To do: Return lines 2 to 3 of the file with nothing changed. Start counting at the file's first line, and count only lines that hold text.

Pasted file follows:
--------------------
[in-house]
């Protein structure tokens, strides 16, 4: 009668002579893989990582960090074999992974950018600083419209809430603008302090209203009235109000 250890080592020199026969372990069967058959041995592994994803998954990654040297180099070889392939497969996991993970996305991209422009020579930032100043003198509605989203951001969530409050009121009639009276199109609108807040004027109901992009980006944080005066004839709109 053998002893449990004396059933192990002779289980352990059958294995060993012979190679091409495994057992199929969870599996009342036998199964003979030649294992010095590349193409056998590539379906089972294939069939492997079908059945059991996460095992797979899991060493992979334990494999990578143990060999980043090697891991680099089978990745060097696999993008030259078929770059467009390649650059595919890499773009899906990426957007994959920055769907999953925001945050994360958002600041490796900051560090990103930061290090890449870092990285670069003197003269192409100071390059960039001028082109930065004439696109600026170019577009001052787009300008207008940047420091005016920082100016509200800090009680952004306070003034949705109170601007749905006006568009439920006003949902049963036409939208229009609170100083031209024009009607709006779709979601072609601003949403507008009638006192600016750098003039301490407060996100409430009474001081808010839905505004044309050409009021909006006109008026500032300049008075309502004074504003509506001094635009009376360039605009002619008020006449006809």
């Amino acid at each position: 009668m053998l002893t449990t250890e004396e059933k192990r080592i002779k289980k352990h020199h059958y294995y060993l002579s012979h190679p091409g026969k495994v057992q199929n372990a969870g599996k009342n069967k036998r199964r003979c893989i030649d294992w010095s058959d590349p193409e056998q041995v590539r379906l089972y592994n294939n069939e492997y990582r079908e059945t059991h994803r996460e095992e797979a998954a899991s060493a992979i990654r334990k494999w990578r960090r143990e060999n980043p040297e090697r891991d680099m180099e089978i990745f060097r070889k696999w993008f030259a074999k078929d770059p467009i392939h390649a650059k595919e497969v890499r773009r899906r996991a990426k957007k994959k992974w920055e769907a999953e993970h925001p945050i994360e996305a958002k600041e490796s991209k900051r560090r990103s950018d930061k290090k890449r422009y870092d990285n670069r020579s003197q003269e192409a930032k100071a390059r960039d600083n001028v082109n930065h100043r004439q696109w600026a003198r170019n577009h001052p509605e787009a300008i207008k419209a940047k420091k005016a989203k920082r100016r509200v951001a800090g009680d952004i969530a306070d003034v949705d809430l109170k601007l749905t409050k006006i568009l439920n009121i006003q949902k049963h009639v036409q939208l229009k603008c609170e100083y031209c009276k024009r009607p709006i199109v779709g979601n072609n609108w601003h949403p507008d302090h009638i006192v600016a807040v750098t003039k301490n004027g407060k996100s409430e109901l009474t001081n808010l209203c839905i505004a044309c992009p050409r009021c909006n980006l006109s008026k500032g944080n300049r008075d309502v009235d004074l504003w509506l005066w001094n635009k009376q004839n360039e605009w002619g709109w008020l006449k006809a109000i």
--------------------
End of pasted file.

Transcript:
């Protein structure tokens, strides 16, 4: 009668002579893989990582960090074999992974950018600083419209809430603008302090209203009235109000 250890080592020199026969372990069967058959041995592994994803998954990654040297180099070889392939497969996991993970996305991209422009020579930032100043003198509605989203951001969530409050009121009639009276199109609108807040004027109901992009980006944080005066004839709109 053998002893449990004396059933192990002779289980352990059958294995060993012979190679091409495994057992199929969870599996009342036998199964003979030649294992010095590349193409056998590539379906089972294939069939492997079908059945059991996460095992797979899991060493992979334990494999990578143990060999980043090697891991680099089978990745060097696999993008030259078929770059467009390649650059595919890499773009899906990426957007994959920055769907999953925001945050994360958002600041490796900051560090990103930061290090890449870092990285670069003197003269192409100071390059960039001028082109930065004439696109600026170019577009001052787009300008207008940047420091005016920082100016509200800090009680952004306070003034949705109170601007749905006006568009439920006003949902049963036409939208229009609170100083031209024009009607709006779709979601072609601003949403507008009638006192600016750098003039301490407060996100409430009474001081808010839905505004044309050409009021909006006109008026500032300049008075309502004074504003509506001094635009009376360039605009002619008020006449006809």
């Amino acid at each position: 009668m053998l002893t449990t250890e004396e059933k192990r080592i002779k289980k352990h020199h059958y294995y060993l002579s012979h190679p091409g026969k495994v057992q199929n372990a969870g599996k009342n069967k036998r199964r003979c893989i030649d294992w010095s058959d590349p193409e056998q041995v590539r379906l089972y592994n294939n069939e492997y990582r079908e059945t059991h994803r996460e095992e797979a998954a899991s060493a992979i990654r334990k494999w990578r960090r143990e060999n980043p040297e090697r891991d680099m180099e089978i990745f060097r070889k696999w993008f030259a074999k078929d770059p467009i392939h390649a650059k595919e497969v890499r773009r899906r996991a990426k957007k994959k992974w920055e769907a999953e993970h925001p945050i994360e996305a958002k600041e490796s991209k900051r560090r990103s950018d930061k290090k890449r422009y870092d990285n670069r020579s003197q003269e192409a930032k100071a390059r960039d600083n001028v082109n930065h100043r004439q696109w600026a003198r170019n577009h001052p509605e787009a300008i207008k419209a940047k420091k005016a989203k920082r100016r509200v951001a800090g009680d952004i969530a306070d003034v949705d809430l109170k601007l749905t409050k006006i568009l439920n009121i006003q949902k049963h009639v036409q939208l229009k603008c609170e100083y031209c009276k024009r009607p709006i199109v779709g979601n072609n609108w601003h949403p507008d302090h009638i006192v600016a807040v750098t003039k301490n004027g407060k996100s409430e109901l009474t001081n808010l209203c839905i505004a044309c992009p050409r009021c909006n980006l006109s008026k500032g944080n300049r008075d309502v009235d004074l504003w509506l005066w001094n635009k009376q004839n360039e605009w002619g709109w008020l006449k006809a109000i």